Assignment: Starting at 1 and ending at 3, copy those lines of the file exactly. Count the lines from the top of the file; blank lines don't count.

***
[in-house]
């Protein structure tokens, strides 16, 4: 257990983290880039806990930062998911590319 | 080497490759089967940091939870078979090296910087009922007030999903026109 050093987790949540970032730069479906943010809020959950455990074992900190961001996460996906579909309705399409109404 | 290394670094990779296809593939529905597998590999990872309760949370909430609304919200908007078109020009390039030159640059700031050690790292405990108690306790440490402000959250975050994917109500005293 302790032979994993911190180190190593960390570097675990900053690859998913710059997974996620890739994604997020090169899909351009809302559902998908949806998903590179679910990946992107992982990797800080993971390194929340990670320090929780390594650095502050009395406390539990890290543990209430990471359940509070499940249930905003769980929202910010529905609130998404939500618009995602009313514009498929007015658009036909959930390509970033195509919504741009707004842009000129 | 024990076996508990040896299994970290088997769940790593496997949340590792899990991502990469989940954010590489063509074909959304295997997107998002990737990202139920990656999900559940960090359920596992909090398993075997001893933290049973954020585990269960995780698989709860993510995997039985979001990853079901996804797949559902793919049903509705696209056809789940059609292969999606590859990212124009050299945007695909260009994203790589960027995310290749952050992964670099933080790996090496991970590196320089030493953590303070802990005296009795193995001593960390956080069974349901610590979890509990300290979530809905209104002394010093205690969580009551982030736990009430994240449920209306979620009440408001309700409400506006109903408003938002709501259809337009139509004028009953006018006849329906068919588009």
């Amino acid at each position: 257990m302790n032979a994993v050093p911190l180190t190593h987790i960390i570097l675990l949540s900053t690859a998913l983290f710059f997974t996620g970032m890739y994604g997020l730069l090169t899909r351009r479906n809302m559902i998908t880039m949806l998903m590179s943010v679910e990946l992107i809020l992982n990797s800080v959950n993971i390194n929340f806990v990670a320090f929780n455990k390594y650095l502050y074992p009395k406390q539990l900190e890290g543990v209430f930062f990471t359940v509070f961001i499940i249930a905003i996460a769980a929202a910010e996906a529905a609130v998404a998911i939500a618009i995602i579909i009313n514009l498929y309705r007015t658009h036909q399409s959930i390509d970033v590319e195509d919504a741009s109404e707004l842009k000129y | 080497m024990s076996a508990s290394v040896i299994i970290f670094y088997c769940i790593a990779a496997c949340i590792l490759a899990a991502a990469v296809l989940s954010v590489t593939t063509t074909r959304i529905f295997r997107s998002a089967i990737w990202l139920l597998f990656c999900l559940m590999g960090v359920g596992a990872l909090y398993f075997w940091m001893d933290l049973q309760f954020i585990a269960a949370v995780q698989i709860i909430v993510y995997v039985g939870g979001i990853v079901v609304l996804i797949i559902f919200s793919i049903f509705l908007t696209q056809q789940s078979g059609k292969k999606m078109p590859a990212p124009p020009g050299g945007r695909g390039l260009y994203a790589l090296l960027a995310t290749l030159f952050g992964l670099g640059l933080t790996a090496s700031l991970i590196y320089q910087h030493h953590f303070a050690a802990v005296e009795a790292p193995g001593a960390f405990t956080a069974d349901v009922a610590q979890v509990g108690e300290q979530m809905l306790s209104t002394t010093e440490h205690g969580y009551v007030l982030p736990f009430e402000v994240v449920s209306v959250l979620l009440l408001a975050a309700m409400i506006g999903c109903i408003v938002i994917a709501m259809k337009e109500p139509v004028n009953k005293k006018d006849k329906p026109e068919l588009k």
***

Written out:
[in-house]
């Protein structure tokens, strides 16, 4: 257990983290880039806990930062998911590319 | 080497490759089967940091939870078979090296910087009922007030999903026109 050093987790949540970032730069479906943010809020959950455990074992900190961001996460996906579909309705399409109404 | 290394670094990779296809593939529905597998590999990872309760949370909430609304919200908007078109020009390039030159640059700031050690790292405990108690306790440490402000959250975050994917109500005293 302790032979994993911190180190190593960390570097675990900053690859998913710059997974996620890739994604997020090169899909351009809302559902998908949806998903590179679910990946992107992982990797800080993971390194929340990670320090929780390594650095502050009395406390539990890290543990209430990471359940509070499940249930905003769980929202910010529905609130998404939500618009995602009313514009498929007015658009036909959930390509970033195509919504741009707004842009000129 | 024990076996508990040896299994970290088997769940790593496997949340590792899990991502990469989940954010590489063509074909959304295997997107998002990737990202139920990656999900559940960090359920596992909090398993075997001893933290049973954020585990269960995780698989709860993510995997039985979001990853079901996804797949559902793919049903509705696209056809789940059609292969999606590859990212124009050299945007695909260009994203790589960027995310290749952050992964670099933080790996090496991970590196320089030493953590303070802990005296009795193995001593960390956080069974349901610590979890509990300290979530809905209104002394010093205690969580009551982030736990009430994240449920209306979620009440408001309700409400506006109903408003938002709501259809337009139509004028009953006018006849329906068919588009």
């Amino acid at each position: 257990m302790n032979a994993v050093p911190l180190t190593h987790i960390i570097l675990l949540s900053t690859a998913l983290f710059f997974t996620g970032m890739y994604g997020l730069l090169t899909r351009r479906n809302m559902i998908t880039m949806l998903m590179s943010v679910e990946l992107i809020l992982n990797s800080v959950n993971i390194n929340f806990v990670a320090f929780n455990k390594y650095l502050y074992p009395k406390q539990l900190e890290g543990v209430f930062f990471t359940v509070f961001i499940i249930a905003i996460a769980a929202a910010e996906a529905a609130v998404a998911i939500a618009i995602i579909i009313n514009l498929y309705r007015t658009h036909q399409s959930i390509d970033v590319e195509d919504a741009s109404e707004l842009k000129y | 080497m024990s076996a508990s290394v040896i299994i970290f670094y088997c769940i790593a990779a496997c949340i590792l490759a899990a991502a990469v296809l989940s954010v590489t593939t063509t074909r959304i529905f295997r997107s998002a089967i990737w990202l139920l597998f990656c999900l559940m590999g960090v359920g596992a990872l909090y398993f075997w940091m001893d933290l049973q309760f954020i585990a269960a949370v995780q698989i709860i909430v993510y995997v039985g939870g979001i990853v079901v609304l996804i797949i559902f919200s793919i049903f509705l908007t696209q056809q789940s078979g059609k292969k999606m078109p590859a990212p124009p020009g050299g945007r695909g390039l260009y994203a790589l090296l960027a995310t290749l030159f952050g992964l670099g640059l933080t790996a090496s700031l991970i590196y320089q910087h030493h953590f303070a050690a802990v005296e009795a790292p193995g001593a960390f405990t956080a069974d349901v009922a610590q979890v509990g108690e300290q979530m809905l306790s209104t002394t010093e440490h205690g969580y009551v007030l982030p736990f009430e402000v994240v449920s209306v959250l979620l009440l408001a975050a309700m409400i506006g999903c109903i408003v938002i994917a709501m259809k337009e109500p139509v004028n009953k005293k006018d006849k329906p026109e068919l588009k």